The all-out war between telephone companies and cable companies is now going to be fought on a whole new front: wireless. Last week, Cox confirmed that it was getting into the wireless business, joining cable industry peers. Patrick Esser, president at Cox, revealed wireless at the Progress and Freedom Foundation conference in Aspen, Colo.:
“I won’t divulge too many secrets here, but we’ll focus on providing simple calling plans, integrating all our services into one device with a consistent cross-platform interface; and making our content and applications mobile.” (via PC Mag)
Here is a quick rundown of cable’s wireless plans so far:
- Comcast, Time Warner Cable and Brighthouse Networks backing the Clearwire-Sprint’s WiMAX venture.
- Cox Wireless doing it alone.
- Comcast recently hired Dave Williams, former CTO of O2, to head up Comcast Wireless.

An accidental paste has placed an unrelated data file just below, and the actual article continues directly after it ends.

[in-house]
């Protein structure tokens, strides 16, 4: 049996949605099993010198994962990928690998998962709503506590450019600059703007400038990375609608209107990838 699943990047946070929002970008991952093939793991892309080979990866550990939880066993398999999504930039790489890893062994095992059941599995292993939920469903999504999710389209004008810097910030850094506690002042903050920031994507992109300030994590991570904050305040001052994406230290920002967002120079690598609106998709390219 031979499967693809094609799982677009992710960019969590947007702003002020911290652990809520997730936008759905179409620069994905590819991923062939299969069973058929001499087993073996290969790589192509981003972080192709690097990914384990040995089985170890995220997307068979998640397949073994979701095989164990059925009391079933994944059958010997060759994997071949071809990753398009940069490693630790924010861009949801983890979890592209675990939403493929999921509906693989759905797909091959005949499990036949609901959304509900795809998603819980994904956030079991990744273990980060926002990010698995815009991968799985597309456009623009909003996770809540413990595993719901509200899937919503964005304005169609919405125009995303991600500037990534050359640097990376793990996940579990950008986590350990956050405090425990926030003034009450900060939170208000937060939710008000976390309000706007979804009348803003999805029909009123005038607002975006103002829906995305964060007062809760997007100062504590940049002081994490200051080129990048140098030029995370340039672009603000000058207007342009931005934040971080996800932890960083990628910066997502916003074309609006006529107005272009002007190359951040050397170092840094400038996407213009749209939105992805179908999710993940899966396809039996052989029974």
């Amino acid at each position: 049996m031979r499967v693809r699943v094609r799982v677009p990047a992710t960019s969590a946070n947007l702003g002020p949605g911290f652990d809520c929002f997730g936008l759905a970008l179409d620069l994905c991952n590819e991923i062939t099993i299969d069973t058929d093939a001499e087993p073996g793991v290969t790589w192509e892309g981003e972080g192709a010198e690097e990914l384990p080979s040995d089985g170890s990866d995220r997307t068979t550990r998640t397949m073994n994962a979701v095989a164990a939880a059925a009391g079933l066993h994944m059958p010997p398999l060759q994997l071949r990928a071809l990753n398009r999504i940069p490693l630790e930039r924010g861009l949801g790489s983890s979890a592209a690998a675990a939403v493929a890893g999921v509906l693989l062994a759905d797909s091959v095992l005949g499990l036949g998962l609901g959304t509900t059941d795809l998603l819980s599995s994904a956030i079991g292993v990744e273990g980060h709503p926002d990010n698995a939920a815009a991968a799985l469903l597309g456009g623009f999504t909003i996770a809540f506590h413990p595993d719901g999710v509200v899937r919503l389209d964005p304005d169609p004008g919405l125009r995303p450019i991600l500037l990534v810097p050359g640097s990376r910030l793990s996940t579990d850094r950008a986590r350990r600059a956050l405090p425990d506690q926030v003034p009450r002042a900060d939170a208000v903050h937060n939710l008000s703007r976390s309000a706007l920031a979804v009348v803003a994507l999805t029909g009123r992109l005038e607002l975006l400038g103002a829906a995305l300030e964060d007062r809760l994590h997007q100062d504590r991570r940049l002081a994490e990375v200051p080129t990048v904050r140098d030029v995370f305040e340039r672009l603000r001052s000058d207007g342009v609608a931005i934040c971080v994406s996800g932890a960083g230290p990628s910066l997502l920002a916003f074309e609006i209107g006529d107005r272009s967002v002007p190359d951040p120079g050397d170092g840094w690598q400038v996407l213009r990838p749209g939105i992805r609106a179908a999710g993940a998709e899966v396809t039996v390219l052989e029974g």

- Cablevision: no plans.
- Charter Communications’ owner Paul Allen’s Vulcan Spectrum acquired 700 Mhz spectrum.
- Bend Broadband of Oregon also snagged a 700 MHz Block B license.
Earlier this year we reported that Cox had started working on a wireless network using some of its newly acquired 700 MHz frequencies. Cox spent around $304 million to acquire 14 Block A and eight Block B licenses as part of the recently concluded 700 spectrum auctions. Chinese equipment maker Huawei is going to supply CDMA gear for a wireless network. Huawei is making gear that works on CDMA and LTE networks.
Phone companies have to be fretting: They are competing in the traditional land-line and broadband business and losing to the cable guys. Now cable companies want to go after their cash-cow wireless operations.
3 thoughts on “Cox, CableCos Show Their Wireless Hand”
Om – not sure I would say Cablevision has no wireless plans:
While I admit a Wi-Fi mesh network is not a traditional mobile wireless play, it does constitute a wireless strategy. And the lines between mobile wireless and fixed/portable wireless continue to gray. Dual mode handsets and other developments will make it hard for us to tell the difference in the near future.